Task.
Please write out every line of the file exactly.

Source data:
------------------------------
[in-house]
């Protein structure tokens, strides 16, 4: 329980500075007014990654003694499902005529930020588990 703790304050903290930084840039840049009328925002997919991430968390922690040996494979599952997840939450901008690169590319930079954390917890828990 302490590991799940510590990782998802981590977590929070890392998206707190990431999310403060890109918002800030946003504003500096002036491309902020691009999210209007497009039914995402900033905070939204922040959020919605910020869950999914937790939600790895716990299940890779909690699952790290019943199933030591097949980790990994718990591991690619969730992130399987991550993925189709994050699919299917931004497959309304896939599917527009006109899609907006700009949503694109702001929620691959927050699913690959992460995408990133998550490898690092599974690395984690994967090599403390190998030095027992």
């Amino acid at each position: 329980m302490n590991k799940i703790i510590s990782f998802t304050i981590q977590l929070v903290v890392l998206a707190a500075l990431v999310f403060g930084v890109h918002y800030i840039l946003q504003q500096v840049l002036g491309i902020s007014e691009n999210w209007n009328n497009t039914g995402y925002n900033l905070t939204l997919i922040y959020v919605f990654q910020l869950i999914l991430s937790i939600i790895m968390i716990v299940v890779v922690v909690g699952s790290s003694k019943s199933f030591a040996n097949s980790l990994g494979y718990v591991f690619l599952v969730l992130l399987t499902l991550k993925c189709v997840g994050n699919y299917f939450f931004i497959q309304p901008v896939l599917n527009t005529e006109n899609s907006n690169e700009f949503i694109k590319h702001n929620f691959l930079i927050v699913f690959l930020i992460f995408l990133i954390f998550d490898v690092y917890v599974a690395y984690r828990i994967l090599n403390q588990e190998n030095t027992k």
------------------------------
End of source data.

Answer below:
[in-house]
């Protein structure tokens, strides 16, 4: 329980500075007014990654003694499902005529930020588990 703790304050903290930084840039840049009328925002997919991430968390922690040996494979599952997840939450901008690169590319930079954390917890828990 302490590991799940510590990782998802981590977590929070890392998206707190990431999310403060890109918002800030946003504003500096002036491309902020691009999210209007497009039914995402900033905070939204922040959020919605910020869950999914937790939600790895716990299940890779909690699952790290019943199933030591097949980790990994718990591991690619969730992130399987991550993925189709994050699919299917931004497959309304896939599917527009006109899609907006700009949503694109702001929620691959927050699913690959992460995408990133998550490898690092599974690395984690994967090599403390190998030095027992």
């Amino acid at each position: 329980m302490n590991k799940i703790i510590s990782f998802t304050i981590q977590l929070v903290v890392l998206a707190a500075l990431v999310f403060g930084v890109h918002y800030i840039l946003q504003q500096v840049l002036g491309i902020s007014e691009n999210w209007n009328n497009t039914g995402y925002n900033l905070t939204l997919i922040y959020v919605f990654q910020l869950i999914l991430s937790i939600i790895m968390i716990v299940v890779v922690v909690g699952s790290s003694k019943s199933f030591a040996n097949s980790l990994g494979y718990v591991f690619l599952v969730l992130l399987t499902l991550k993925c189709v997840g994050n699919y299917f939450f931004i497959q309304p901008v896939l599917n527009t005529e006109n899609s907006n690169e700009f949503i694109k590319h702001n929620f691959l930079i927050v699913f690959l930020i992460f995408l990133i954390f998550d490898v690092y917890v599974a690395y984690r828990i994967l090599n403390q588990e190998n030095t027992k």